June 19, 2015
By Ekta R. Garg
In the last two months two different people have asked me whether I’m expecting another child. Given that neither of these women have ever had children themselves, I guess the little tummy pooch I’m sporting could look deceiving. They’ve never delivered babies, fallen in love with them, and then spent the next several years looking after said children while ignoring their own bodies.
Their questions didn’t offend me. The first occurred when I stood chatting someone. She literally looked down at my stomach, looked back at my face, and did a double-take. Later as I made my down the stairs slowly, she thought I was pregnant. I explained cheerfully that, no, I’d fallen down the stairs several days earlier, and the muscles I used to go up and down stairs ached in that motion. The woman apologized, and I just brushed it off.
The second time happened two weeks ago after the kids’ music recital when a young grad student who also teaches at the school said, “And you have another one on the way” at the end of our conversation. I shook my head and said no, it was just baby fat. I felt content with the two I had.
As I’ve thought about both incidents, I’ve also mulled my lack of offense in either instance. Is that a good thing? I don’t know. Possibly. Maybe even…yes.
Some of you fellow parents would probably cheer and say you agree, it was a good thing. I should accept my body as it is. It’s done what no man could ever do: produce children (no offense, guys, especially with Father’s Day this weekend!). In the larger scheme of things, you might say, people can always try harder and I should give myself credit for the fact that I do try. Although I’d be the first to tell you that I probably could try harder at keeping a regular exercise regimen.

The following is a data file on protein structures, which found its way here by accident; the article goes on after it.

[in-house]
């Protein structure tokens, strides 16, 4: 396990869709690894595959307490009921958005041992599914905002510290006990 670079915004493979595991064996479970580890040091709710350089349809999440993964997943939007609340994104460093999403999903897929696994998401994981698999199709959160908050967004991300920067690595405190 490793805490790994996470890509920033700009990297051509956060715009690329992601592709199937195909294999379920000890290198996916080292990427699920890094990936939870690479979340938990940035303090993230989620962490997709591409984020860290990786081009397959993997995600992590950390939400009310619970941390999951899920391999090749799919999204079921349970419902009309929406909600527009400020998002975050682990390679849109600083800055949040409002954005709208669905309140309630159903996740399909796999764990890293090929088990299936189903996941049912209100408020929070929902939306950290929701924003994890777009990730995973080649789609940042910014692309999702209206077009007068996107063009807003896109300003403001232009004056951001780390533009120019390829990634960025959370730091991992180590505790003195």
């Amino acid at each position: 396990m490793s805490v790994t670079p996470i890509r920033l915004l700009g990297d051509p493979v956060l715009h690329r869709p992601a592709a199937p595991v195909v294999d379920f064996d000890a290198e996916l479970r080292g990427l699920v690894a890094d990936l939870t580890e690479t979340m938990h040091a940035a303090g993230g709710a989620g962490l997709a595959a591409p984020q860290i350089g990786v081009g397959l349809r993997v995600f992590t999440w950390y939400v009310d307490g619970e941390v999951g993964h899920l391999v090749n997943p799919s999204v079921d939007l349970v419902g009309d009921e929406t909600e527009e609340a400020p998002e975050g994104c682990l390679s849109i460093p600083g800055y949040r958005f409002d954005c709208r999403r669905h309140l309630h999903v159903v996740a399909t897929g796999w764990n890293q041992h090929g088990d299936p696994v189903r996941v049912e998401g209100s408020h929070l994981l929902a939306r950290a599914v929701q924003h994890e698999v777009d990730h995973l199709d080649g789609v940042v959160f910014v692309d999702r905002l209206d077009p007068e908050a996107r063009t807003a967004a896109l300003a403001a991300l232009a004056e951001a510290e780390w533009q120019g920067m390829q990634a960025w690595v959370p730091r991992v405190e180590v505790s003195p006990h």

Some might say my placid reaction constituted a complacent attitude. I shouldn’t settle for “good enough.” I should push harder, work out longer, sleep earlier, manage my time better, do something more, something more, more.
Really? Is that it? If so, I’d rather be complacent.
Or maybe there’s a third option. Maybe I should rejoice in the fact that I can shrug off these observations and also take them as a gentle reminder to up my game when I can.
Of course, I still wonder in the back of my mind whether I should have gotten offended. I wonder this in an objective sort of way, the way a person analyzes a scientific fact or a math problem. Even my analysis doesn’t rouse much emotion.
Given the fact that I often take a moment to observe my reflection right after the shower and feel a small puddle of dismay pooling at my feet, I surprised myself more than anyone else at my reaction. But I also wonder whether getting older (not old; never old. Just…more mature) means I’m starting to accept myself just as I am. I understand I can improve myself, but I’m also starting to accept that if my body doesn’t match that of a supermodel it means I’m normal. Wow, who thought normal was so attractive?
I’m declaring it right here, right now. Normal is the new sexy. And the new black. And the new bass.
At the risk of sounding like a really bad Lifetime movie, I’ve started to understand that I’m me and that really is okay. I emphasize this tenet for the kids day and night. Now that I’ve gotten it down for good, I hope I can continue to impart this important principle from the heart out and that they see it that way.